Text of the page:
Dr. Kalaignar Karunanidhi first death anniversary fell on August 7. He was a multi-faceted genius excelling in every field that he touched. He was easily the most popular script writer of his time --- Parasakthi, Manohara, Malaikallan, Marudha Nattu Ilavarasi and Poompuhar --- all were huge box office hits. The Parasakthi court scene dialogue was easily the most popular item in all school functions across the State. He was a great orator and his speeches in public meetings used to draw large crowds and keep them spellbound for two hours or even more. Political science teachers are never tired of pointing out Dr. Kalaignar's unique contribution to the structure of a political party India, namely, to establish a hierarchy parallel to the district administration like leaders at the block level, taluk level, district level thus creating a feeder category for promotions to higher political posts. This has been followed by several political parties in the country. This article looks at what made Dr. Kalaignar a great administrator that he was.
I joined the Indian Administrative Service in July 1972 when Dr Kalaignar was the Chief Minister of the State.
It so happened that Kalaignar was the Chief Minister of the State in June 2008 when I retired from the service.
I will reflect on some of reminiscences during my association with him during my service in the State.
His contribution to the economic development of the State was immense. When Mrs. Indira Gandhi's Government at the Centre needed the support of 25 DMK MPs for its survival Dr Kalaignar did extend the support but made Mrs Gandhi agree to two major projects for Tamil Nadu involving huge central investment -Tuticorin Port and the Salem steel plant. Both projects were responsible for generating large employment to several unemployed youths in the State. Both these projects brought the much needed central investment to the State which had not seen any central investment at all after the Congress party was voted out of power in 1967. But for Dr. Kalaignar these projects would not have come to the State at all.
On Pongal day in January 1974, Dr. Kalaignar announced a scheme under which the widow of a government servant dying in harness would get Rs.10,000. Rs.10 was required to be deducted from the pay of the government servant as his contribution. There were a few cases where a government servant had died in the third week of January 1974 even before he paid his first contribution of Rs.10 and the widow was denied the benefit. In another case, the government servant died in March 1974 but the Treasury Officer had failed to deduct the monthly contribution. In this case also the widow of the deceased government servant was denied the benefit but Dr. Kalaignar cleared both the cases and ordered that in the first case the widow should be paid Rs,9990 after deducting Rs. 10 and in the second case Rs.9970 should be paid after deducting Rs.30. Such was the human touch of Dr. Kalaignar.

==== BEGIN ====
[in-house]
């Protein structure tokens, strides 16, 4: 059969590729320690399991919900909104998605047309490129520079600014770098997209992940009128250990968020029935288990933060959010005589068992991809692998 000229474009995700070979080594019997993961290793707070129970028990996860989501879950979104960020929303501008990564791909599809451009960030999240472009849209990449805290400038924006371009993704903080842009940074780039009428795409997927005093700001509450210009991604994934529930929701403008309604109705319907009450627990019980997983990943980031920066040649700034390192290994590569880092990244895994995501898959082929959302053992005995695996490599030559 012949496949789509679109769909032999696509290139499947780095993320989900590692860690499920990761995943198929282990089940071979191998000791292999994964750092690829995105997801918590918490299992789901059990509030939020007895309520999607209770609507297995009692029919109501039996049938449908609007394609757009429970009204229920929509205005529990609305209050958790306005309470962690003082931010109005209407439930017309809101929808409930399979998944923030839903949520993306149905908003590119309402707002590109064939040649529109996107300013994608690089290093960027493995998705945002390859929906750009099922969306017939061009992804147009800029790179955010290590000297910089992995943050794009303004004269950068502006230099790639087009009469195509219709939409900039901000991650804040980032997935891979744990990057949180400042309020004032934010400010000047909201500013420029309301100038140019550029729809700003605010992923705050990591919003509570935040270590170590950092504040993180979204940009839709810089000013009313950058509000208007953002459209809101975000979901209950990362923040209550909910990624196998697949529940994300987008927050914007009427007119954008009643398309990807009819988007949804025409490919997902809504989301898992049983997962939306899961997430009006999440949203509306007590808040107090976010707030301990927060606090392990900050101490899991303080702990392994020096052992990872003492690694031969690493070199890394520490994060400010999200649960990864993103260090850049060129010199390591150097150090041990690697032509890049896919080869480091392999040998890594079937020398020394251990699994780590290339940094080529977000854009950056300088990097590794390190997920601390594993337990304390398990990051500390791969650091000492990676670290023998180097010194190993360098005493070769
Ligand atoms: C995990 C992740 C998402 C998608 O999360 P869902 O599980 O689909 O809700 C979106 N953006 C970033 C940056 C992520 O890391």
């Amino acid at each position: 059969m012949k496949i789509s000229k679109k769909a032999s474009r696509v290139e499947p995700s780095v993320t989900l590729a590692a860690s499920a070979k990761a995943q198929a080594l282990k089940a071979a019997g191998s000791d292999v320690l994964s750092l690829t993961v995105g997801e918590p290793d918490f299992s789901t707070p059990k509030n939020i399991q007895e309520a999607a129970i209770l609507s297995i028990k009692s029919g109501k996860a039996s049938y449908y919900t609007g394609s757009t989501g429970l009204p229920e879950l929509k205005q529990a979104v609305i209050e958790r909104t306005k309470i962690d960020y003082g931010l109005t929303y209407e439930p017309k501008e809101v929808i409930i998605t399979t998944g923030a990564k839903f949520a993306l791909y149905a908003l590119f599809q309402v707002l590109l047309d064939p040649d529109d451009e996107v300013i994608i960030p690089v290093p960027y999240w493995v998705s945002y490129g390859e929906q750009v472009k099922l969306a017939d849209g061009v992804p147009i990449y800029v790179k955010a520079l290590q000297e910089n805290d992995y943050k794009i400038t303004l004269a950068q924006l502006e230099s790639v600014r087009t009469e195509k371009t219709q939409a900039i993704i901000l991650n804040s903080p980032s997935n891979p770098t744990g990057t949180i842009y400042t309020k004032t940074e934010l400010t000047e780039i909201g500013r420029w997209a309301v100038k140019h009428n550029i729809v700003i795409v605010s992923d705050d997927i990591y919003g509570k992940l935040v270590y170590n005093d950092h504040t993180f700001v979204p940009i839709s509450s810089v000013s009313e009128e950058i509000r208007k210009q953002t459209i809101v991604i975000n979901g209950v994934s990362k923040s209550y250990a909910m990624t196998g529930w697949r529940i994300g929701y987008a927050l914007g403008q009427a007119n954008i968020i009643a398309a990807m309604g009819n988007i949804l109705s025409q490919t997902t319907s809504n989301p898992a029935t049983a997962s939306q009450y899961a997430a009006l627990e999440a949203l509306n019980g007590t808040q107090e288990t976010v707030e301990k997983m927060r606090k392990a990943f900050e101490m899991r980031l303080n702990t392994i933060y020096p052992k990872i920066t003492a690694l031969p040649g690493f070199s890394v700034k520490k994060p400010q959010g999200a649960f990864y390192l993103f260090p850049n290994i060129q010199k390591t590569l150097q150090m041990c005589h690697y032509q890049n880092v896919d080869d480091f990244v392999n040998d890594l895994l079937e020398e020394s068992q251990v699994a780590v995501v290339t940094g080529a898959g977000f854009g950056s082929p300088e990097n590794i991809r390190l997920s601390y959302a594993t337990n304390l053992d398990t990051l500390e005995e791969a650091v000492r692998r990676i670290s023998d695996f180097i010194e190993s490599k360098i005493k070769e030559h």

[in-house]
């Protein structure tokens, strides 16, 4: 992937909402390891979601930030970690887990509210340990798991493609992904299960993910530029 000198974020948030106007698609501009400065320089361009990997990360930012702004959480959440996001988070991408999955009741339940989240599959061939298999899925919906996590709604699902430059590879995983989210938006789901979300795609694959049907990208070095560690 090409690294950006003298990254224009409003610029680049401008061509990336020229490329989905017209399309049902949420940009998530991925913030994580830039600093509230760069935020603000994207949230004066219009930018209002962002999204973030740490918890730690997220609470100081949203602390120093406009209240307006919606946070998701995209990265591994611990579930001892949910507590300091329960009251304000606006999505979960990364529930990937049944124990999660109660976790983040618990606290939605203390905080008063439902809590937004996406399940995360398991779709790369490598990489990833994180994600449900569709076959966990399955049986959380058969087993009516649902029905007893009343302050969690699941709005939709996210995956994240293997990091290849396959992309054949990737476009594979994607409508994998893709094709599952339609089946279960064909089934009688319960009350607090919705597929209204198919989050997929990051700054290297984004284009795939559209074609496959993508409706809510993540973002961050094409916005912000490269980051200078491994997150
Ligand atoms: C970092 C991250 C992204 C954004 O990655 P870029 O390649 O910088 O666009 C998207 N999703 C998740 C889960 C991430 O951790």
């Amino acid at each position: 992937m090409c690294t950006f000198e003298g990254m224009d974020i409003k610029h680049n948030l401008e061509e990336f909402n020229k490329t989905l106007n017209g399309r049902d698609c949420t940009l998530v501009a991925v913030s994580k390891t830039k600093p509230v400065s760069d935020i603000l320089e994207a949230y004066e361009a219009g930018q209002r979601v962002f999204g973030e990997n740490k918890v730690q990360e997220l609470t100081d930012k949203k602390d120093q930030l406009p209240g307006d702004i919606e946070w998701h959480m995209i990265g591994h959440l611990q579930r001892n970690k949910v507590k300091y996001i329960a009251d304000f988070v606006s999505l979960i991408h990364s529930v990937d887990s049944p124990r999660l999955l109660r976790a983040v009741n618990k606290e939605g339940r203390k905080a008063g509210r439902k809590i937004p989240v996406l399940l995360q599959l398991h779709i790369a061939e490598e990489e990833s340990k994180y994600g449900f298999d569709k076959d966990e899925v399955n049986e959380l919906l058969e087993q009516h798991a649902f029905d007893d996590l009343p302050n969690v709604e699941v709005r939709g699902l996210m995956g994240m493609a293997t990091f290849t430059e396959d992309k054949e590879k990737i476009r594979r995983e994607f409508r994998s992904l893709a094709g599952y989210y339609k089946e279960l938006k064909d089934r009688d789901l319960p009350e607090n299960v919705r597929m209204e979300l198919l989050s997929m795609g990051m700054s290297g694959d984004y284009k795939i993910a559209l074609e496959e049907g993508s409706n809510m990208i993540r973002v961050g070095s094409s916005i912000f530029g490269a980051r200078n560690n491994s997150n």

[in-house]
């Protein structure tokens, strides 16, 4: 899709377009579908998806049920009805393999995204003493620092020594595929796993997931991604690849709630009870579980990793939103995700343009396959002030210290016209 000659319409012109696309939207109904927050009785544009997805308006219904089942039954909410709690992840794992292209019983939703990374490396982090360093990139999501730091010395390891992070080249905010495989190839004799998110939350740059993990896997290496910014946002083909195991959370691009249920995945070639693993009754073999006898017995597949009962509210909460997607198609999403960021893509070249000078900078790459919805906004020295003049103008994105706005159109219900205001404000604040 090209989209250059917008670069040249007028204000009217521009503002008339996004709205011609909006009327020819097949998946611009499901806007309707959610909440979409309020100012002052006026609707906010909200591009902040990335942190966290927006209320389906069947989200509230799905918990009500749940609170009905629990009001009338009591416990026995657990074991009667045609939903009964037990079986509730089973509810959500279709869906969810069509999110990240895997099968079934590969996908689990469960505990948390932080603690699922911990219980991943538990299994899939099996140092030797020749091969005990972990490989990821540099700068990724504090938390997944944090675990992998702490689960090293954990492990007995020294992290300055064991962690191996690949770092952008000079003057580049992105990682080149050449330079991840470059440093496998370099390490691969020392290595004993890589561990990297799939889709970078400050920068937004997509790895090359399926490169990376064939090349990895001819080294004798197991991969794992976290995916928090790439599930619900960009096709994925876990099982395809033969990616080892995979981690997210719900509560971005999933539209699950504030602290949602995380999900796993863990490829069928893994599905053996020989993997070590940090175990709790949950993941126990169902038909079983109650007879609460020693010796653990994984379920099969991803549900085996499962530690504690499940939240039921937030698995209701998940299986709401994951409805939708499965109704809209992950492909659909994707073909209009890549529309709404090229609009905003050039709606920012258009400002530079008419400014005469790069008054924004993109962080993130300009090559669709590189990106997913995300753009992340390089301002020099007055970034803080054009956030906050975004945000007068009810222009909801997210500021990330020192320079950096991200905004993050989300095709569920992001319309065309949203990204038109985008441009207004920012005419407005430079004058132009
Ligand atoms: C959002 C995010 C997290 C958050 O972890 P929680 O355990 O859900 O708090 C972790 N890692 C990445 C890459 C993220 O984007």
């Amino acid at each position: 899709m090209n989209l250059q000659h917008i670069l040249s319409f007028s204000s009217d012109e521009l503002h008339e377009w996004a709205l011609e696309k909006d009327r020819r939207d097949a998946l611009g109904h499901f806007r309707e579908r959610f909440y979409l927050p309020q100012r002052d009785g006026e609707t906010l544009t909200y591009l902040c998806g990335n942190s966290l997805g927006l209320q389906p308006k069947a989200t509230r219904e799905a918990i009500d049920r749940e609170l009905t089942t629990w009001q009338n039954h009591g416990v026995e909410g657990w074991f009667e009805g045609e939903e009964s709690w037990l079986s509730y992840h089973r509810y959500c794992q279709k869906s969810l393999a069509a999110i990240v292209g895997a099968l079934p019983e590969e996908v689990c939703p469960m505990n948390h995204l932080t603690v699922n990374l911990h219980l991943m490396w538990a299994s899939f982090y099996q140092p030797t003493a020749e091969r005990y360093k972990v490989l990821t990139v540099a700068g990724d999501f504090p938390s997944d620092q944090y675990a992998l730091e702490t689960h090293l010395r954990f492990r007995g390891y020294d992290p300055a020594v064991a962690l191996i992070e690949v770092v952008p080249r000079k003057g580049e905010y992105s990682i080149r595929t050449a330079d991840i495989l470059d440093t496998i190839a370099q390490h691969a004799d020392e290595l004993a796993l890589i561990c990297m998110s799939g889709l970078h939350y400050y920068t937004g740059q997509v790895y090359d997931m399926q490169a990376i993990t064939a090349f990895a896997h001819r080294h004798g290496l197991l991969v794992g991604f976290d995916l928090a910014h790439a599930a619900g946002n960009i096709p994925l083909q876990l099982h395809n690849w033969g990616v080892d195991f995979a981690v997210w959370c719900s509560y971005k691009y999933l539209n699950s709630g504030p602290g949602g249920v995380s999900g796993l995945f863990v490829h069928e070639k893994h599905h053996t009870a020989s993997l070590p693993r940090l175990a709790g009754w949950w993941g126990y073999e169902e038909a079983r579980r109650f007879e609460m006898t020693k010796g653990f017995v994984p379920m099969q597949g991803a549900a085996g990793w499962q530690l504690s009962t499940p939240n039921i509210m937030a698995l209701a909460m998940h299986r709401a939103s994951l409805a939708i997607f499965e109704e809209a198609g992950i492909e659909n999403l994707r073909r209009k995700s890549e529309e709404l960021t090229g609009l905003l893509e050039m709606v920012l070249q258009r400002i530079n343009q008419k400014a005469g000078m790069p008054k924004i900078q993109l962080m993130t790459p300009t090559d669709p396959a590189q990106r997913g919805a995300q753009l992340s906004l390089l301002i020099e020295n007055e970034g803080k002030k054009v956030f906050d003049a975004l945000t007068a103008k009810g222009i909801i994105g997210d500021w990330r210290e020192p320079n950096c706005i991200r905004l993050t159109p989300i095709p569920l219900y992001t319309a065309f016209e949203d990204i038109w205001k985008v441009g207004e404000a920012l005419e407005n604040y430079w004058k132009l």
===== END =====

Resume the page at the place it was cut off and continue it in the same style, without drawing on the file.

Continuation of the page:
He had helped two families who had been denied the benefits.
As the State Finance Secretary I had an opportunity to watch how he used to deal with several ticklish issues and solve them without hurting anyone. Kalaignar was a great listener. If there are ten persons sitting near his table, he used to permit everyone to his views without any fear irrespective of whether the person was junior or senior. After giving an opportunity to everyone around the table to speak, he would announce his decision which would be totally different but acceptable to one and all. Everyone would be fully satisfied that he or she had participated in the decision making process.
Even though he had studied only up to high school, Dr Kalaignar had a remarkable ability to grasp even complicated technical issues at once. We never had to repeat any issue or matter. When the late Dr. Raja J. Chelliah, a well-known fiscal expert explained to Kalaignar the concept of Value Added Tax (VAT), he understood it immediately. When VAT was introduced in the State Budget for 1996-97, Kalaignar explained the concept of VAT in the State Assembly in such a way that everyone in the Assembly could understand.
When I was the State Finance Secretary, he used to send me his official car early in the morning to go with him for a walk in the compound of Anna Arivalayam I used to leave home around 5.15 a.m. to reach his home in Gopalapuram at 5.30 a.m. when he would be ready. I used to do my Sandhyavandanam around 5 a.m. and then leave home. One morning he called me around 4.30 a.m. and asked me if I had finished my Anushtanam.
I told him that I could perform the ritual only after sunrise. Pat came Kalaigar's rejoinder" "I am the Rising Sun (Nane Udaya Suriyan). I was completely bowled. He wanted me to start half an hour earlier as he had to go elsewhere.
(The writer, a retired IAS officer, was the State Finance Secretary and later Member, State Planning Commission after retiring as Additional Chief Secretary to the State Government)...